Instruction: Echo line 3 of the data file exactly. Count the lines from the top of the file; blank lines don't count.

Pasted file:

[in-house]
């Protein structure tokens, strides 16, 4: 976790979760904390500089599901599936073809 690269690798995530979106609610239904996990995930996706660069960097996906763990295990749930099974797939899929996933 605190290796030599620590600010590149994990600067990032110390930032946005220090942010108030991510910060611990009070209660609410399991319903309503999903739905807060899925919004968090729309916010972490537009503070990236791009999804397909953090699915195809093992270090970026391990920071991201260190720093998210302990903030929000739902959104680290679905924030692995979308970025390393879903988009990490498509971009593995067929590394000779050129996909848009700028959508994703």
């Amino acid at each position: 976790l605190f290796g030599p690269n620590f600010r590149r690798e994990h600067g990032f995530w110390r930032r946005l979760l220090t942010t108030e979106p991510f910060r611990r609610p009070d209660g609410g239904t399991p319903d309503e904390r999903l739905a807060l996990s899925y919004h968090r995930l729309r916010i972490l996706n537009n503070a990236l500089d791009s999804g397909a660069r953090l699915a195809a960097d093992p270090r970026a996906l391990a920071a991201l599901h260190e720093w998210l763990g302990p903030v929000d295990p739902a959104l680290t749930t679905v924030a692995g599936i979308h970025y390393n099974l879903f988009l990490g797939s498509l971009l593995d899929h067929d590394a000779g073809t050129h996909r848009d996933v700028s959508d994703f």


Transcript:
């Amino acid at each position: 976790l605190f290796g030599p690269n620590f600010r590149r690798e994990h600067g990032f995530w110390r930032r946005l979760l220090t942010t108030e979106p991510f910060r611990r609610p009070d209660g609410g239904t399991p319903d309503e904390r999903l739905a807060l996990s899925y919004h968090r995930l729309r916010i972490l996706n537009n503070a990236l500089d791009s999804g397909a660069r953090l699915a195809a960097d093992p270090r970026a996906l391990a920071a991201l599901h260190e720093w998210l763990g302990p903030v929000d295990p739902a959104l680290t749930t679905v924030a692995g599936i979308h970025y390393n099974l879903f988009l990490g797939s498509l971009l593995d899929h067929d590394a000779g073809t050129h996909r848009d996933v700028s959508d994703f």